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When Jesus met the Samaritan Woman at the well he revealed that “God is Spirit” (John 4:24). Having been created in the image of God means that we have been created as spiritual beings. Adam and Eve did not resemble God in the sense of God’s having flesh and blood; God created us male and female because that is how we multiply and perpetuate God’s image in the world.

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All of us are created as rational human beings with the ability to think, to make decisions and to appreciate beauty. All of us can reason and all of us can make choices. This is a reflection of God’s intellect and freedom in us.

When was the last time you had an “A-HA!” moment? When was the last time that you discovered something new? When was the last time that you worked in a garden or tended a tree? When was the last time you wrote a letter or a note to a friend, a poem, a novel? When was the last time that you painted a picture or took a photograph? When was the last time you sang a song or played an instrument? When was the last name you chose a name for a child or a pet? When we do that, we reflect God’s intellect, freedom and creativity in us.

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When we are born, we are born in perfect innocence; newborns have no idea that they are naked nor do they care. That is a reflection of God’s holiness. God saw all He had made (mankind included) and called it “very good” (Genesis 1:31). As we grow and mature we develop and build our “moral compass”; we learn and we decide for ourselves what is right, true and beautiful. That is a reflection of God’s holiness in us.

When was the last time that you made a decision to be a “bigger person?” When was the last time that you made a conscious choice to separate yourself from something that you know is bad or bad for you? When was the last time that you praised someone and rejoiced in someone else’s accomplishments? When was the last time that you felt bad for something that you have done but should not? All those are reflections of God’s holiness in us.

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Human beings are created to live in a society. That is a reflection of our God being a triune God: Father, Son and the Holy Spirit. When we were created and before the fall, the primary relationship that humans enjoyed was with God (Genesis 3:8); God made the first woman because “it is not good for the man to be alone” (Genesis 2:18) and so that we could build a community. That is a reflection of God’s triune nature in us.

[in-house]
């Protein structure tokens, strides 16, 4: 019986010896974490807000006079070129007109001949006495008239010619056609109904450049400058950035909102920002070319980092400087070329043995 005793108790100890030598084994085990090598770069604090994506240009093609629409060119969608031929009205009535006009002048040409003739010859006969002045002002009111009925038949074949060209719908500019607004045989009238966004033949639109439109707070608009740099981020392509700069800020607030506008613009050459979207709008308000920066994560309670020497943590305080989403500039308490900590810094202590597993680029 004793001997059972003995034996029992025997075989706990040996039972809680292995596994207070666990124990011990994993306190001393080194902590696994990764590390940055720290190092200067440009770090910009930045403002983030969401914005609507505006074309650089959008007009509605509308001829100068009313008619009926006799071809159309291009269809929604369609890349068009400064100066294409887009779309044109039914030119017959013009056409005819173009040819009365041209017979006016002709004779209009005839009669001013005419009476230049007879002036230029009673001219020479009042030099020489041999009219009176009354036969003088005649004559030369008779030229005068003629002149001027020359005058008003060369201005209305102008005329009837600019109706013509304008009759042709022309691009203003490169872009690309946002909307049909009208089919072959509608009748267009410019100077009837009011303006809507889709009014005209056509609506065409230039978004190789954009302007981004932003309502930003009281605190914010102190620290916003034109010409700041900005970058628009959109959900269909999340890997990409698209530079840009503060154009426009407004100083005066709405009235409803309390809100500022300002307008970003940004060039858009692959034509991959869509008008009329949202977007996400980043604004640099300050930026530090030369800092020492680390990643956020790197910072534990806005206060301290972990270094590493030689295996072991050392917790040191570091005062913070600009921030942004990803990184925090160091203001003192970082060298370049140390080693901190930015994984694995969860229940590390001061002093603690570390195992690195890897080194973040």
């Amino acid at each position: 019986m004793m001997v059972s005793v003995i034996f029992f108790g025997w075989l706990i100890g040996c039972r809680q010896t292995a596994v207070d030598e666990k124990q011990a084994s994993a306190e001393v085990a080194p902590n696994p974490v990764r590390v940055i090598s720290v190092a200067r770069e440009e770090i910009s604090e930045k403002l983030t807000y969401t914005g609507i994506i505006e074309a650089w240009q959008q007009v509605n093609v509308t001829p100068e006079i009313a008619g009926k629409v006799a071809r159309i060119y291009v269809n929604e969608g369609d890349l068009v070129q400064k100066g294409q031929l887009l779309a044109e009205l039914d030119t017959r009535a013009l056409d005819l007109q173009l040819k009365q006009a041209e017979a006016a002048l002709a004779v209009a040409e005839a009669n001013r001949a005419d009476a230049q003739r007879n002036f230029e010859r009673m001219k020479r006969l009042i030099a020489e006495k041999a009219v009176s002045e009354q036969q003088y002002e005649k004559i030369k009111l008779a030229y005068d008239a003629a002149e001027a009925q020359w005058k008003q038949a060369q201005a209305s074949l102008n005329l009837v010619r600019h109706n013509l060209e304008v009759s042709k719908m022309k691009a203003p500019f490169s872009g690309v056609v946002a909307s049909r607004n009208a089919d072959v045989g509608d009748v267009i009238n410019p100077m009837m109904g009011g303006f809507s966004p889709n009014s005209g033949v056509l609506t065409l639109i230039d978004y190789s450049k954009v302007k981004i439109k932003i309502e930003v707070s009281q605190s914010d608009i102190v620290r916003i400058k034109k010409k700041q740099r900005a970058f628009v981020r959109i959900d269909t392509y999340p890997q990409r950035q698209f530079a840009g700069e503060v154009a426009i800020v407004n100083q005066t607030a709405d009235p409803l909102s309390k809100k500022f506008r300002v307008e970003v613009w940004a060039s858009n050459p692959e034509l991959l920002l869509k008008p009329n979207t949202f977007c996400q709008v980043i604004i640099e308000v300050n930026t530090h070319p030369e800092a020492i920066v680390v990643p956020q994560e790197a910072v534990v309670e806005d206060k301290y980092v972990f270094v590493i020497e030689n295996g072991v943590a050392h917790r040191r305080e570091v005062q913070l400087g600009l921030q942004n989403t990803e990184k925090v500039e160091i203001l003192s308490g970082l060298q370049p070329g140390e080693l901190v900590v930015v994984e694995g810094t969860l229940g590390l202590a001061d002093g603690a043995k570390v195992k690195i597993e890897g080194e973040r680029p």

When was the last time that you celebrated each other’s accomplishments and milestones? When was the last time you made a friend or hugged a friend? When was the last time we gathered together for and event or a covered dish dinner? Every time that we do that and every time that we gather together on Sunday, we celebrate the fact that our God is with us and in us and within us. We celebrate that we are made to be a community just like our God who created the whole universe.

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Isaiah 41:10 (NIV2010)

So do not fear, for I am with you;
    do not be dismayed, for I am your God.
I will strengthen you and help you;
    I will uphold you with my righteous right hand.

All of humanity (which includes every one of us) occupies a special place in God’s heart and within God’s creation. Because we are created in the image of God, every person has the ability to understand abstract concepts, exercise freedom of will, has the ability and capacity to love, exercise mercy and justice and to seek a relationship with our Creator. Every human being also possesses an immortal soul that temporarily connects our mortal bodies with our immortal God as we travel on the road of life towards perfection.

The Good News is that God understands us and God made a choice to sacrifice God-self in the person of Jesus being crucified and resurrected. (God is a spirit (John 4:24), that is why Jesus had to take the human form so that God could be crucified). In that selfless act all of God’s creation, including humankind, was redeemed. When we make a choice to accept God’s gift of redemption, the Holy Spirit begins a life-long process of molding and shaping us into a new creation (Ephesians 4:17-32).